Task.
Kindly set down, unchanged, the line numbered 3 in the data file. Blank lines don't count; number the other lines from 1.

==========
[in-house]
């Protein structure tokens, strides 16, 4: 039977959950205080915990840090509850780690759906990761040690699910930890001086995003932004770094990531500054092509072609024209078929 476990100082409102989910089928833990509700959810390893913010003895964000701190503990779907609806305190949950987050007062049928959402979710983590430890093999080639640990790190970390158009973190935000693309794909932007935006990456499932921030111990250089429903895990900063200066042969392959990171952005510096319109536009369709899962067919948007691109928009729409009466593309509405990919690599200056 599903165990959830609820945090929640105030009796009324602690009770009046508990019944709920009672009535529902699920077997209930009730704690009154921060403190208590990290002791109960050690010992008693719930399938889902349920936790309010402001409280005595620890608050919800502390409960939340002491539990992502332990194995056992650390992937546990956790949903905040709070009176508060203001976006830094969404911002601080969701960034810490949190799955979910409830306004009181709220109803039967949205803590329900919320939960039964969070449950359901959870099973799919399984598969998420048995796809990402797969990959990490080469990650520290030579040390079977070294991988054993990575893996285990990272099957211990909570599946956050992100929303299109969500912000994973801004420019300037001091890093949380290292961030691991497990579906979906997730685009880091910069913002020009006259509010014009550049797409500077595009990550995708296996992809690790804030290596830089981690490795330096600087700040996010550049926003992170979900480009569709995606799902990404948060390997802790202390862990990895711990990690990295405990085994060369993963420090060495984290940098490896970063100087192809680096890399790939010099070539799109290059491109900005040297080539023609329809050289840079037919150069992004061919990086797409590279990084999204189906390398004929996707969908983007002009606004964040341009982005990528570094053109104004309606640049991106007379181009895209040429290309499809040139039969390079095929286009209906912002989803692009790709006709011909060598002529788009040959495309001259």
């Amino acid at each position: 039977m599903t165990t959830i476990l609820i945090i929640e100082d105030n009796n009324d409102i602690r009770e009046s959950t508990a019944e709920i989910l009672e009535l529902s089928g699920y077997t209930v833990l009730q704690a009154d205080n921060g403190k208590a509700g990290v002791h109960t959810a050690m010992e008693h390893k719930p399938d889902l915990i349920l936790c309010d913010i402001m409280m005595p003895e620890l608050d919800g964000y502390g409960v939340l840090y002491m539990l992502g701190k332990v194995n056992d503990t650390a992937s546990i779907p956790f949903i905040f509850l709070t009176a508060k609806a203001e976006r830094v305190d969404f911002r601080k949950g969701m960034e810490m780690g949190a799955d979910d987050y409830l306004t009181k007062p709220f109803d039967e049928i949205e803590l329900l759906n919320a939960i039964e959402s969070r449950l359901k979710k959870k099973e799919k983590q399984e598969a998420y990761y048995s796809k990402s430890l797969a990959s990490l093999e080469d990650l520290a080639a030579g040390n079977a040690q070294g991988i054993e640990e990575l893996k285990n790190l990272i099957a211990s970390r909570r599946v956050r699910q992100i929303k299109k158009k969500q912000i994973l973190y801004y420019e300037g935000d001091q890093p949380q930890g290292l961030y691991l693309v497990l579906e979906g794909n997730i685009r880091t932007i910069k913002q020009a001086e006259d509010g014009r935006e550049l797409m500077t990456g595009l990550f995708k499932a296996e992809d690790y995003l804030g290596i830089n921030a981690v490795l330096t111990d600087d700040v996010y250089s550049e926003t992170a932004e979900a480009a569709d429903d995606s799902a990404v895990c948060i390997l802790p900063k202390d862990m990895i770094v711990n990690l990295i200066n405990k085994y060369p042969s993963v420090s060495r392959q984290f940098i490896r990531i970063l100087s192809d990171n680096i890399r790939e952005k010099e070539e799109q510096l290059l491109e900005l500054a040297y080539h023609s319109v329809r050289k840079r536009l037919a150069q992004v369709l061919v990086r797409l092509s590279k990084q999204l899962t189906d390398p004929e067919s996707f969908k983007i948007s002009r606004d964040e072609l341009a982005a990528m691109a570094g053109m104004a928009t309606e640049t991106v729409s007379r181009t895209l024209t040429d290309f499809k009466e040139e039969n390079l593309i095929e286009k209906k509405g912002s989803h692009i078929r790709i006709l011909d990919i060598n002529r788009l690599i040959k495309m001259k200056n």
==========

């Amino acid at each position: 039977m599903t165990t959830i476990l609820i945090i929640e100082d105030n009796n009324d409102i602690r009770e009046s959950t508990a019944e709920i989910l009672e009535l529902s089928g699920y077997t209930v833990l009730q704690a009154d205080n921060g403190k208590a509700g990290v002791h109960t959810a050690m010992e008693h390893k719930p399938d889902l915990i349920l936790c309010d913010i402001m409280m005595p003895e620890l608050d919800g964000y502390g409960v939340l840090y002491m539990l992502g701190k332990v194995n056992d503990t650390a992937s546990i779907p956790f949903i905040f509850l709070t009176a508060k609806a203001e976006r830094v305190d969404f911002r601080k949950g969701m960034e810490m780690g949190a799955d979910d987050y409830l306004t009181k007062p709220f109803d039967e049928i949205e803590l329900l759906n919320a939960i039964e959402s969070r449950l359901k979710k959870k099973e799919k983590q399984e598969a998420y990761y048995s796809k990402s430890l797969a990959s990490l093999e080469d990650l520290a080639a030579g040390n079977a040690q070294g991988i054993e640990e990575l893996k285990n790190l990272i099957a211990s970390r909570r599946v956050r699910q992100i929303k299109k158009k969500q912000i994973l973190y801004y420019e300037g935000d001091q890093p949380q930890g290292l961030y691991l693309v497990l579906e979906g794909n997730i685009r880091t932007i910069k913002q020009a001086e006259d509010g014009r935006e550049l797409m500077t990456g595009l990550f995708k499932a296996e992809d690790y995003l804030g290596i830089n921030a981690v490795l330096t111990d600087d700040v996010y250089s550049e926003t992170a932004e979900a480009a569709d429903d995606s799902a990404v895990c948060i390997l802790p900063k202390d862990m990895i770094v711990n990690l990295i200066n405990k085994y060369p042969s993963v420090s060495r392959q984290f940098i490896r990531i970063l100087s192809d990171n680096i890399r790939e952005k010099e070539e799109q510096l290059l491109e900005l500054a040297y080539h023609s319109v329809r050289k840079r536009l037919a150069q992004v369709l061919v990086r797409l092509s590279k990084q999204l899962t189906d390398p004929e067919s996707f969908k983007i948007s002009r606004d964040e072609l341009a982005a990528m691109a570094g053109m104004a928009t309606e640049t991106v729409s007379r181009t895209l024209t040429d290309f499809k009466e040139e039969n390079l593309i095929e286009k209906k509405g912002s989803h692009i078929r790709i006709l011909d990919i060598n002529r788009l690599i040959k495309m001259k200056n």